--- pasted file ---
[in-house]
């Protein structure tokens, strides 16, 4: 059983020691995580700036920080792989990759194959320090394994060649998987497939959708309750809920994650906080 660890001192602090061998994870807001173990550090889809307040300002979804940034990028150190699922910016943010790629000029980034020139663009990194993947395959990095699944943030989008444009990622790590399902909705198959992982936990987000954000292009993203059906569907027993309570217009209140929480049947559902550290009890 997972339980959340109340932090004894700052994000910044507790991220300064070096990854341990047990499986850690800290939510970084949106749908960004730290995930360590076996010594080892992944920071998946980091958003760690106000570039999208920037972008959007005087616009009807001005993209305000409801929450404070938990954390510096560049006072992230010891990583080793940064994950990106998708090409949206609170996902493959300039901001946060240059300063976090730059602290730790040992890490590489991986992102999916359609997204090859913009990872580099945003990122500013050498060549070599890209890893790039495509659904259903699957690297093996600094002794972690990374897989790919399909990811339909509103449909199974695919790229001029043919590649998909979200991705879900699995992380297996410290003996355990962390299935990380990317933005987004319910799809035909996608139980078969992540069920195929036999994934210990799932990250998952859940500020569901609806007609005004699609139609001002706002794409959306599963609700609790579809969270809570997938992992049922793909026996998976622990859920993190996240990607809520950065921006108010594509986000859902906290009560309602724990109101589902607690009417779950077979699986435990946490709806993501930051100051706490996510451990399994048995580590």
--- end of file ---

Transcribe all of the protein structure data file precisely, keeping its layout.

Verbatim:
[in-house]
């Protein structure tokens, strides 16, 4: 059983020691995580700036920080792989990759194959320090394994060649998987497939959708309750809920994650906080 660890001192602090061998994870807001173990550090889809307040300002979804940034990028150190699922910016943010790629000029980034020139663009990194993947395959990095699944943030989008444009990622790590399902909705198959992982936990987000954000292009993203059906569907027993309570217009209140929480049947559902550290009890 997972339980959340109340932090004894700052994000910044507790991220300064070096990854341990047990499986850690800290939510970084949106749908960004730290995930360590076996010594080892992944920071998946980091958003760690106000570039999208920037972008959007005087616009009807001005993209305000409801929450404070938990954390510096560049006072992230010891990583080793940064994950990106998708090409949206609170996902493959300039901001946060240059300063976090730059602290730790040992890490590489991986992102999916359609997204090859913009990872580099945003990122500013050498060549070599890209890893790039495509659904259903699957690297093996600094002794972690990374897989790919399909990811339909509103449909199974695919790229001029043919590649998909979200991705879900699995992380297996410290003996355990962390299935990380990317933005987004319910799809035909996608139980078969992540069920195929036999994934210990799932990250998952859940500020569901609806007609005004699609139609001002706002794409959306599963609700609790579809969270809570997938992992049922793909026996998976622990859920993190996240990607809520950065921006108010594509986000859902906290009560309602724990109101589902607690009417779950077979699986435990946490709806993501930051100051706490996510451990399994048995580590």